• Lijing Cobb

Wolves and monsters

My kids are my best teachers. At 10am yesterday, I found myself holding my son's shoulders and looking into his eyes, ready to explode with frustration. I reminded him that he was, by ignoring my request over and over again and making the "wrong" choices, draining the reservoir of patience, and if he doesn't fill it up for me soon, the water of patience will run dry. There was a hint of threat in my voice, although I wasn't sure at all what I would have done if he had drained me just a bit further.

I had told the kids to make a plan for their day so that they knew what they wanted to do and could keep themselves occupied, instead of feeling bored and directionless. I gave them some suggestions, and they (that is, my two daughters) filled in the rest. After giving him plenty of time and checking back in with him 3 times, I followed my son into the living room and found him on the couch collapsed in a play dough heap, NOT writing his list. Cue scene one.

You see, I know my son was sent by the higher-ups to save me from self-destruction. Whenever I, like Icarus, am on the verge of burning myself to tinders, confident that I got the skill of mothering down, and I could flap my wings harder to reach for that penultimate crown of the sun, he pours cold water on my cindering wings and pulls me back to the ground. Not even close, buddy.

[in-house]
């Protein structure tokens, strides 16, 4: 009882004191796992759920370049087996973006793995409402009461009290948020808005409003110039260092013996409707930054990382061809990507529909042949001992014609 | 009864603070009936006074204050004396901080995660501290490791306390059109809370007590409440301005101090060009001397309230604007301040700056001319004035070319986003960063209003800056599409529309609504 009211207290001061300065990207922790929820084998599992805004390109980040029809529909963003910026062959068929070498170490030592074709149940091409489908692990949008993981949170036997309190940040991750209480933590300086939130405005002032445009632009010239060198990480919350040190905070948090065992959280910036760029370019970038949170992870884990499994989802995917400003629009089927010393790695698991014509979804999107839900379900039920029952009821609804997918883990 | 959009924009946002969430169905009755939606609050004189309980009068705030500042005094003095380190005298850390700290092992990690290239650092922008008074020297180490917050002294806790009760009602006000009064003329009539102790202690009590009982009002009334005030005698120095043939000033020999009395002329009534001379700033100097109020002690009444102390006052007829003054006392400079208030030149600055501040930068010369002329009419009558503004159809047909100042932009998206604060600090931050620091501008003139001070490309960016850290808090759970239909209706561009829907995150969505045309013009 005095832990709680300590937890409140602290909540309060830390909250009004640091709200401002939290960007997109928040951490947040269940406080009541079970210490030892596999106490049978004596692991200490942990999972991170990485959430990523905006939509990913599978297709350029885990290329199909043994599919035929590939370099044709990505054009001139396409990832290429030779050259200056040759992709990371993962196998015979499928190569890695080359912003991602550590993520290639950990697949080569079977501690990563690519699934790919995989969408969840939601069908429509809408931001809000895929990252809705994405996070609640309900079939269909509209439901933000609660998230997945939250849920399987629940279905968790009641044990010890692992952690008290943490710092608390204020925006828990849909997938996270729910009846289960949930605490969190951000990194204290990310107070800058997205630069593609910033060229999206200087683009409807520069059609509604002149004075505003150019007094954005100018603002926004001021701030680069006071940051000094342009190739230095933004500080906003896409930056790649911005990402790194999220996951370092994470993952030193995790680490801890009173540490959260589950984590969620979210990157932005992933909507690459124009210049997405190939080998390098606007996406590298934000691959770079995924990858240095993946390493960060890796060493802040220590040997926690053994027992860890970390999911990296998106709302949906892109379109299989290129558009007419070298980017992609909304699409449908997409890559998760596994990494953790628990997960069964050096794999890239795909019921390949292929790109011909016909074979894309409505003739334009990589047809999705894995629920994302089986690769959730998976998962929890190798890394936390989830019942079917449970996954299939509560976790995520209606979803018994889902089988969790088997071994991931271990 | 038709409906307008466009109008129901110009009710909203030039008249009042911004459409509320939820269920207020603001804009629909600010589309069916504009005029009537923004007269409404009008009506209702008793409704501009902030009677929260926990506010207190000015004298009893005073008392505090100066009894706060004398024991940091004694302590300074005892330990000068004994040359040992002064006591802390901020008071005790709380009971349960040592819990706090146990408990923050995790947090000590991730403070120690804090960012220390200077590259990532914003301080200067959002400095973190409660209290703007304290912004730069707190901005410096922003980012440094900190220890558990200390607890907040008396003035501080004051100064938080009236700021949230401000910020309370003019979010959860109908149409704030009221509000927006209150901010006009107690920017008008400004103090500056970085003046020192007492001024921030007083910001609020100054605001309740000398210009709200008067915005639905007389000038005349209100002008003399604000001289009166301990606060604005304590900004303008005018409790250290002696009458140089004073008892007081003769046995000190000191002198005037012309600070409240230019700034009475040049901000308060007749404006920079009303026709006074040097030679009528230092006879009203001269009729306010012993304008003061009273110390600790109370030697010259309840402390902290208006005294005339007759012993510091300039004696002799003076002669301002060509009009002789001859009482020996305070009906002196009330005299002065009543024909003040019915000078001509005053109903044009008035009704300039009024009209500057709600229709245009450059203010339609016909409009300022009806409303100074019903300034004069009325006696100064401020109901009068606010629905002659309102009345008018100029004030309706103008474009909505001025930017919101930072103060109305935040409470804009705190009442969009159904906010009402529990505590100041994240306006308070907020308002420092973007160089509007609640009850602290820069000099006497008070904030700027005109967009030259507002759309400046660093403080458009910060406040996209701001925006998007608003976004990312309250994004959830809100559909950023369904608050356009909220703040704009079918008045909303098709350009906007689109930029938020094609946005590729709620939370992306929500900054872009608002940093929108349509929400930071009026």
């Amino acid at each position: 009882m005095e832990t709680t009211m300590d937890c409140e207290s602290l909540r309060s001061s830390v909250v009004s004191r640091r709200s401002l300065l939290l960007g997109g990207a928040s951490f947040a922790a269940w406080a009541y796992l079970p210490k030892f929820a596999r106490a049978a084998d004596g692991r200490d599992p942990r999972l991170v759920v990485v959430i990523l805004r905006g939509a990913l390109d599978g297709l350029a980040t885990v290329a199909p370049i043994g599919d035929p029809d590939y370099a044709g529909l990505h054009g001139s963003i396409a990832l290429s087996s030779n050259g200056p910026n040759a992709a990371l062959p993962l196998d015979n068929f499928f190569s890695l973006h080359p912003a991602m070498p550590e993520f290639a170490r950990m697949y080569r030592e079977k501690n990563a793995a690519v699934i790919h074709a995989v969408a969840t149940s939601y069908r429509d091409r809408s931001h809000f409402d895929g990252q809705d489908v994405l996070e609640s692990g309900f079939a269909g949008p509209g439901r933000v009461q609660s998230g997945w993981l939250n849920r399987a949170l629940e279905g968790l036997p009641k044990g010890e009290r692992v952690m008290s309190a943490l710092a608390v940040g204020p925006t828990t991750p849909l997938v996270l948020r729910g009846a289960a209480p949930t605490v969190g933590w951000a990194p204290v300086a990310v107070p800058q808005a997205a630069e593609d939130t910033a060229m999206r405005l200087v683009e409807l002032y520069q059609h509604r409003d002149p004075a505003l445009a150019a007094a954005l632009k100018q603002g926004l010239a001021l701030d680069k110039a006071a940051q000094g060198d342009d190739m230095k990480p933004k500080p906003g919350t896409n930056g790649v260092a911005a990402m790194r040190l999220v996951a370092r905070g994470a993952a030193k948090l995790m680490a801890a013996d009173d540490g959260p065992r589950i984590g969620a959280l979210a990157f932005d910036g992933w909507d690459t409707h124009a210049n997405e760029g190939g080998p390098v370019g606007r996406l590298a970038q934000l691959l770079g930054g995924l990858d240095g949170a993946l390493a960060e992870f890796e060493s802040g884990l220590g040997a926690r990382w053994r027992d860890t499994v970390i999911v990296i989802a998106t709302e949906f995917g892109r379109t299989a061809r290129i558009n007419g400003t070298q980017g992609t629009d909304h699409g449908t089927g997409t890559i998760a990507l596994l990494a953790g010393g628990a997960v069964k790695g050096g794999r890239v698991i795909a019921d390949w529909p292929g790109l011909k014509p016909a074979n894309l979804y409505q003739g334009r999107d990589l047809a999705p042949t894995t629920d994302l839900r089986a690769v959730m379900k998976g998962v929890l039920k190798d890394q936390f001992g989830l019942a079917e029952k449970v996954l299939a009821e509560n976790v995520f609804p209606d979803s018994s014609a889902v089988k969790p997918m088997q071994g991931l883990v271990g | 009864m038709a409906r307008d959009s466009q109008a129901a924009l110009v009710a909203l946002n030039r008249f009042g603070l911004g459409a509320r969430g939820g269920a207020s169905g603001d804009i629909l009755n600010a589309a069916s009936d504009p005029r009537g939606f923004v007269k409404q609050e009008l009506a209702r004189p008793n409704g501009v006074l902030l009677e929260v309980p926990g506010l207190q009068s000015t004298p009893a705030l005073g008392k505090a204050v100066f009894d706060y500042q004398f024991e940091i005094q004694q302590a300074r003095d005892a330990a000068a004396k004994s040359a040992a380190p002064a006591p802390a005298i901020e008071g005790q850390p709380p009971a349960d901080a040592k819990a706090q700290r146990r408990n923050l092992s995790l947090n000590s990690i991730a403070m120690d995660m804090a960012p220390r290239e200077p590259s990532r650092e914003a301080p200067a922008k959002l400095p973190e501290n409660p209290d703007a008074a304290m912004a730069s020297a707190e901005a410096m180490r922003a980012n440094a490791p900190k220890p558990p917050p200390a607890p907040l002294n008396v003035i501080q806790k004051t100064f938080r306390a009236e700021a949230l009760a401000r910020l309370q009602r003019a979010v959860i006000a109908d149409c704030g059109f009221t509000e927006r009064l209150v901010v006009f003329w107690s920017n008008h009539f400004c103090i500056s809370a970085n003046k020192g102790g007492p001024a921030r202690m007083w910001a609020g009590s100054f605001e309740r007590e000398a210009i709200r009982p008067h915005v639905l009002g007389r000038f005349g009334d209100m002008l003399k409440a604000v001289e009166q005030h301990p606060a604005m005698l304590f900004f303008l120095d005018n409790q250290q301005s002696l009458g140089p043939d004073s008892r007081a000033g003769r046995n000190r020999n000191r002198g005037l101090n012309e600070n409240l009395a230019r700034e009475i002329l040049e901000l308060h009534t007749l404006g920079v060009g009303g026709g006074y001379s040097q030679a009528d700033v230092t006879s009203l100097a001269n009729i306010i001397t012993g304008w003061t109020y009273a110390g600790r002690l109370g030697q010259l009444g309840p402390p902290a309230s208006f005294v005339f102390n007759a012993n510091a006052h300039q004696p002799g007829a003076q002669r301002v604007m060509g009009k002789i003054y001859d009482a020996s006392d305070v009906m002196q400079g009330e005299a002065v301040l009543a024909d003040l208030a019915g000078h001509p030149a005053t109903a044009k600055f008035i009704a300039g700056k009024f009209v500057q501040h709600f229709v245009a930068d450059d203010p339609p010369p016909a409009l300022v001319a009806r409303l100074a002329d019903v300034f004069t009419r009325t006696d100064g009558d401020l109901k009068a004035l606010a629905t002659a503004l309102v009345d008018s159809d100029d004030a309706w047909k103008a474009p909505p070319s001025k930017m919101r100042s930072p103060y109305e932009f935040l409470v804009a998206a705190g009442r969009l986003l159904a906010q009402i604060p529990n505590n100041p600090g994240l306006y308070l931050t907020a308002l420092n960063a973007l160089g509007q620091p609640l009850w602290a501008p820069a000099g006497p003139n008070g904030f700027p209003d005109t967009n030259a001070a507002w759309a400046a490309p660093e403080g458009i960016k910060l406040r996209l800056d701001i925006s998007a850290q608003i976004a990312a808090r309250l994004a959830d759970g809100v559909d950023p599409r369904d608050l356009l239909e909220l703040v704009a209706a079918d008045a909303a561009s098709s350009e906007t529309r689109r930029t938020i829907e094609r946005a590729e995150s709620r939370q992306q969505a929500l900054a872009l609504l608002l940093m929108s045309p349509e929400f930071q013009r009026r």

Collapsed in a heap on the couch, uninterested in and unmotivated to carry out what I thought was a great suggestion, his lack of respect for my inflated ego was such an accurate assessment of how self-important I had felt at the moment. Who am I to tell him what is right for him and what is wrong? Was I doing that purely out of selflessness and for his good? Was I not suggesting that so they could "bother me" (sounds familiar) a little less through the rest of the day? Did he not see through my front and give it right back to me through his ennui, no thank you?

Parenting failure No. 1. Hard to swallow at 10 o'clock in the morning after I had just made a breakfast for them all and thought we could work as a team to have a good day.